White Plains lawyer Richard A. Roberts did not dispute that he mishandled cases for several clients, but he attributed many of his troubles to the illness and death of his beloved office manager and paralegal.
In suspending Roberts from the practice of law for two years, a state appellate court panel agreed that the illness and death of Kathleen Jones from lung cancer in October 2015 mitigated how Roberts handled cases during that period.
Roberts’ grief, the Second Appellate Division ruled on Aug. 29, “caused him to lose focus.”
“Kathy was there almost at the beginning,” Roberts said in a telephone interview, referring to 1985, the year after he opened an office in Mount Vernon.
Roberts, a Brooklyn Law School graduate, served mostly low-income clients in and around Mount Vernon and Yonkers. In 2010, he moved the office to White Plains.
Jones had grown up in Mount Vernon and worked as a paralegal for Legal Services of the Hudson Valley.
“And so, she was just instrumental in keeping my office together,” Roberts said. “I can’t laud her too much. She just did so many things for me.”
Roberts consented to the suspension and acknowledged that he had engaged in professional misconduct. The legal grievance committee for the Hudson Valley district cited seven client matters.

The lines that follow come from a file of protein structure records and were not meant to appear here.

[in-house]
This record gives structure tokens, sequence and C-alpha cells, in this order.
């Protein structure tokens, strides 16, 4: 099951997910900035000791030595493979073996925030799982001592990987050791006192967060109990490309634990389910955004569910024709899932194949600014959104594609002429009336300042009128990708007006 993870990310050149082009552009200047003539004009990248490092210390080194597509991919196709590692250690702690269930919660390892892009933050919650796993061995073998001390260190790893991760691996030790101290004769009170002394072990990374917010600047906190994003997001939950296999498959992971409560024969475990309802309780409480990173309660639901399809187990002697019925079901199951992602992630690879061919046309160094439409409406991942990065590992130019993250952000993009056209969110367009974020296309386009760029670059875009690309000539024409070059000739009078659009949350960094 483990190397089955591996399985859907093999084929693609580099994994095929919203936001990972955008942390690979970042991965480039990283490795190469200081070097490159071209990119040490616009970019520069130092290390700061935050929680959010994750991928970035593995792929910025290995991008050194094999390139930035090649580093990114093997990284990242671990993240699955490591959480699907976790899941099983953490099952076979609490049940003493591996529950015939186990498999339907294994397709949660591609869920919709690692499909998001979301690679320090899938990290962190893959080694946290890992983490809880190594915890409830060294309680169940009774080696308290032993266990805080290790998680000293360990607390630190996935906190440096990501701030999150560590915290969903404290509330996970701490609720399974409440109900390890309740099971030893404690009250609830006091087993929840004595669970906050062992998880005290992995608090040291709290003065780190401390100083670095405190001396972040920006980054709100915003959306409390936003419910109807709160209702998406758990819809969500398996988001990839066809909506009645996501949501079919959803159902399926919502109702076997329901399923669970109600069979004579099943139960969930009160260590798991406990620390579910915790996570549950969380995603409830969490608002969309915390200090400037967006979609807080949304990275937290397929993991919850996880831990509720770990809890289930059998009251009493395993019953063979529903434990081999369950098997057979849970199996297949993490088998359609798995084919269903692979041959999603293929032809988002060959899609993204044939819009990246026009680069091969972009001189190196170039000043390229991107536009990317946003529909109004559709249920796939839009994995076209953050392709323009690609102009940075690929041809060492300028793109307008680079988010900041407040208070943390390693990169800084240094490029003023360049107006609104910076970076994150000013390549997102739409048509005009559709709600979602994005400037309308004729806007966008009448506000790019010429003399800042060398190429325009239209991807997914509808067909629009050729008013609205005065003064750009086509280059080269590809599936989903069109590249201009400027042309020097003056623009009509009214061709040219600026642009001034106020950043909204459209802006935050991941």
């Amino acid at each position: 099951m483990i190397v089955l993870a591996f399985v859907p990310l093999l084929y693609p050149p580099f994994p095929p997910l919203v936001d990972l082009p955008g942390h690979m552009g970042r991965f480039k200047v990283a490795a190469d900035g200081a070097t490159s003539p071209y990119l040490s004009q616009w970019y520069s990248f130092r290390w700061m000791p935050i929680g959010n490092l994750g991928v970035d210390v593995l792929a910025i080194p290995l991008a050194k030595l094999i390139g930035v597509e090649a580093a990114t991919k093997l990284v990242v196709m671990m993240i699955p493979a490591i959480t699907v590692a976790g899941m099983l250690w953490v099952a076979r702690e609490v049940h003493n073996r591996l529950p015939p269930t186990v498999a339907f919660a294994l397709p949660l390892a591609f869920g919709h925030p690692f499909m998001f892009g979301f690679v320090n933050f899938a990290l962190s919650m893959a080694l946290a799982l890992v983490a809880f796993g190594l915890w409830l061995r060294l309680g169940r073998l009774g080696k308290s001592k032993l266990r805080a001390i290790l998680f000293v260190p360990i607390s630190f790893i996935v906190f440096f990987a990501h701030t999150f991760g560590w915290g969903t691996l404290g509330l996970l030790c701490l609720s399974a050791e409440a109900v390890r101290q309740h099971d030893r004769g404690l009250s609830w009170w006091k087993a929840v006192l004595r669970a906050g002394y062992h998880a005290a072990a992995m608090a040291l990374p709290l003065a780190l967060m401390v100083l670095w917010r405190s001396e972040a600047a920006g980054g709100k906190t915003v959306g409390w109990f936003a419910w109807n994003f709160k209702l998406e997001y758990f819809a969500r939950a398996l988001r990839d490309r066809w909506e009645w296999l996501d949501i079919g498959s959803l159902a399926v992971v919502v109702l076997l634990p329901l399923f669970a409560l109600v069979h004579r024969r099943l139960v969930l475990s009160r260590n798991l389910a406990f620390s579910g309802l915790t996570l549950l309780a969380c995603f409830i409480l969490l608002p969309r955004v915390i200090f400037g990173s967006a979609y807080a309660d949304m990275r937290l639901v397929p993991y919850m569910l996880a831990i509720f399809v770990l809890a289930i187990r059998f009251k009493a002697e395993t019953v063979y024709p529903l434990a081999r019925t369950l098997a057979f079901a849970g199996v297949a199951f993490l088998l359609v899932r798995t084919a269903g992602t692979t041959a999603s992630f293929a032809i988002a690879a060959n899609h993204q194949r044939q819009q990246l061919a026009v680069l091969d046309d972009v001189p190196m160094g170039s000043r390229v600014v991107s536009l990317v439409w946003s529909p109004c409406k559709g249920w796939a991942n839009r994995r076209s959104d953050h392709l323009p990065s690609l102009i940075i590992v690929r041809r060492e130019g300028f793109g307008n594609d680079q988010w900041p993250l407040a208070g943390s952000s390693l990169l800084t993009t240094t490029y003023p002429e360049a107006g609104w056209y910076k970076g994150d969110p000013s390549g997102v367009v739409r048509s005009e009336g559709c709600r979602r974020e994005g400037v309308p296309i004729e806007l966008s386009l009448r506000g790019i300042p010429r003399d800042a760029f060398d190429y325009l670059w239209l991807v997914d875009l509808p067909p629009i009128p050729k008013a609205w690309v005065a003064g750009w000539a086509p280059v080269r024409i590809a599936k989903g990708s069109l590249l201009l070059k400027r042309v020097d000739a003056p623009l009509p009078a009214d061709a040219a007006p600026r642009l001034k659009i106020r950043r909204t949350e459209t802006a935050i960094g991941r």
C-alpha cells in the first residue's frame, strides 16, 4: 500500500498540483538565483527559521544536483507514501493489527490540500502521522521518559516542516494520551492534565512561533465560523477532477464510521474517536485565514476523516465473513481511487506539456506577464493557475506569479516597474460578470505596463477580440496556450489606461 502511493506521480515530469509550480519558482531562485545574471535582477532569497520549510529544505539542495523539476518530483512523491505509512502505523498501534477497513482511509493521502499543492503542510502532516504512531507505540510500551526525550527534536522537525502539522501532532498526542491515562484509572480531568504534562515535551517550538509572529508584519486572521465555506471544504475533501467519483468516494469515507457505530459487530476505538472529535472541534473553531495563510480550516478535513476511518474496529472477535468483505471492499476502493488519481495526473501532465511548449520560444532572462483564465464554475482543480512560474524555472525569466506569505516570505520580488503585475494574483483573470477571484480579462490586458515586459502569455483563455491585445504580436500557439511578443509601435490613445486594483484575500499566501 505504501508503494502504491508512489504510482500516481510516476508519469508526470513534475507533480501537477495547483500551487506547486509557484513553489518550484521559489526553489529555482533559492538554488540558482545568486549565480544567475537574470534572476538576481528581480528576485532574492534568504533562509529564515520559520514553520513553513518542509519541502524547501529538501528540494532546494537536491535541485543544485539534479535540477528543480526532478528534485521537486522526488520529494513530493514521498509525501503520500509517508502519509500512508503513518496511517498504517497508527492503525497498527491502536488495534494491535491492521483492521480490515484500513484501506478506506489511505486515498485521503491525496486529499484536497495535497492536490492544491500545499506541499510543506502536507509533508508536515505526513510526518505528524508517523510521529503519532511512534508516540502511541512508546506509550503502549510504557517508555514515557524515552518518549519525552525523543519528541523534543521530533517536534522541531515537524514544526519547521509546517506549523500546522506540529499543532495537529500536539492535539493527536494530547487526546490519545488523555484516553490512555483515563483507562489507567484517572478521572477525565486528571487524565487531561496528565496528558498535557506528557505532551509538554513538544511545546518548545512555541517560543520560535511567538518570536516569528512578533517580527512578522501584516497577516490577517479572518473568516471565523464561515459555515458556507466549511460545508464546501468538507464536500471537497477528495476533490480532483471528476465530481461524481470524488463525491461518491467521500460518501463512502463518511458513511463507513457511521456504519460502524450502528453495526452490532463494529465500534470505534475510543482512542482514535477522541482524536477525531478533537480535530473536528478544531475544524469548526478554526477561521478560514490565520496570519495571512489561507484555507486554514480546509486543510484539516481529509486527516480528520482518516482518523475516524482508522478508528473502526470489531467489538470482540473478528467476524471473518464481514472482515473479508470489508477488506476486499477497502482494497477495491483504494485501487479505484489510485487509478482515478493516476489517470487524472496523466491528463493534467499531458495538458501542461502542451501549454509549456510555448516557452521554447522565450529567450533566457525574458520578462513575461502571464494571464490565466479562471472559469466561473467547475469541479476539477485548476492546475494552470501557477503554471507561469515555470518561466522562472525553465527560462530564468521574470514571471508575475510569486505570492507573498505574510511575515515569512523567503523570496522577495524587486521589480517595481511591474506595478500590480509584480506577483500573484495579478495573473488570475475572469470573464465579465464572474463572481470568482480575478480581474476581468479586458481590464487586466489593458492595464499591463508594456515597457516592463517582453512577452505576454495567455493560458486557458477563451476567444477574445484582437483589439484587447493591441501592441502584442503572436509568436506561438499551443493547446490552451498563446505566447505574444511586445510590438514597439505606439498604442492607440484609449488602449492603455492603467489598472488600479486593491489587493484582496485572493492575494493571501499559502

Roberts took more than three years to disburse estate funds. He rented an apartment to a homeless client and used some of the $250,000 settlement he won for her to pay the rent. He failed to file a bankruptcy petition. He failed to appear at a bankruptcy hearing. He delayed refunding a retainer fee. He improperly included a nonrefundable fee provision in a retainer agreement. He failed to provide a statement of client rights in a family court proceeding.
The court also found that Roberts did not regularly reconcile escrow accounts and did not promptly or fully comply with the committee’s requests for documents.
The five justices also considered his prior disciplinary record: 10 admonitions and six cautions involving “similar misconduct of neglect, failure to promptly refund unearned fees and a failure to cooperate with grievance investigations.”
Justices Alan D. Scheinkman, Mark C. Dillon, William F. Mastro, Robert J. Miller and Reinaldo E. Rivera concurred that Roberts should be suspended for two years.
“It speaks pretty much for itself, what the court decided,” said Roberts, who turns 65 on Sept. 10. “So I will find some other things to do. I have an MBA and a law degree, so I will work it out.”
He said he is working on doing things differently and better for when he is readmitted to the practice of law.
“Odd as it may seem, I’m a better attorney coming out of this process, even though I’m suspended,” he said. “It just becomes a question of making the changes, to not fall into some of the traps that I fell into previously.”
His thoughts kept returning to Jones, who worked for him for 30 years and whose illness and death devastated him.
“When Kathy was very very sick and not able to function, I should have picked up the slack in ways I wasn’t able to at the time. I wasn’t thinking clearly enough.”
“I always knew,” he said, “if I missed something, she had my back.
“She was a great great woman, a great great friend and a great great paralegal.”
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